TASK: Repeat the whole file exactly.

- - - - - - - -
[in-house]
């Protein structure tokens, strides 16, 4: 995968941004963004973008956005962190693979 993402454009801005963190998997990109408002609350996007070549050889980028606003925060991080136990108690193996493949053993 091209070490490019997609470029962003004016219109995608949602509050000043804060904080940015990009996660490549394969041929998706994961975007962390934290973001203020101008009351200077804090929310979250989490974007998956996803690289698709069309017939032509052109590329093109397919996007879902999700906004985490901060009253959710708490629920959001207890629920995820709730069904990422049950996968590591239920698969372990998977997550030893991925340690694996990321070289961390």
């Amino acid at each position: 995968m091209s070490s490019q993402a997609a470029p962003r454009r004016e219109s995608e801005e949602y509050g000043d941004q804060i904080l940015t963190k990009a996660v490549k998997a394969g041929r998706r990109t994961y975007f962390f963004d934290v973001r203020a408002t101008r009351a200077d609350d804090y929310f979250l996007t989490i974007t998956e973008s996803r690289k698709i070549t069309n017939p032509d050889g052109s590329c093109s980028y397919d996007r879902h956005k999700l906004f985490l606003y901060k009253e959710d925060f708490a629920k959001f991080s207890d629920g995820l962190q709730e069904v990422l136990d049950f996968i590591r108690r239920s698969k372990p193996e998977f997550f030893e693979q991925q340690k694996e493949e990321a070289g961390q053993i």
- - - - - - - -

[in-house]
């Protein structure tokens, strides 16, 4: 995968941004963004973008956005962190693979 993402454009801005963190998997990109408002609350996007070549050889980028606003925060991080136990108690193996493949053993 091209070490490019997609470029962003004016219109995608949602509050000043804060904080940015990009996660490549394969041929998706994961975007962390934290973001203020101008009351200077804090929310979250989490974007998956996803690289698709069309017939032509052109590329093109397919996007879902999700906004985490901060009253959710708490629920959001207890629920995820709730069904990422049950996968590591239920698969372990998977997550030893991925340690694996990321070289961390």
């Amino acid at each position: 995968m091209s070490s490019q993402a997609a470029p962003r454009r004016e219109s995608e801005e949602y509050g000043d941004q804060i904080l940015t963190k990009a996660v490549k998997a394969g041929r998706r990109t994961y975007f962390f963004d934290v973001r203020a408002t101008r009351a200077d609350d804090y929310f979250l996007t989490i974007t998956e973008s996803r690289k698709i070549t069309n017939p032509d050889g052109s590329c093109s980028y397919d996007r879902h956005k999700l906004f985490l606003y901060k009253e959710d925060f708490a629920k959001f991080s207890d629920g995820l962190q709730e069904v990422l136990d049950f996968i590591r108690r239920s698969k372990p193996e998977f997550f030893e693979q991925q340690k694996e493949e990321a070289g961390q053993i």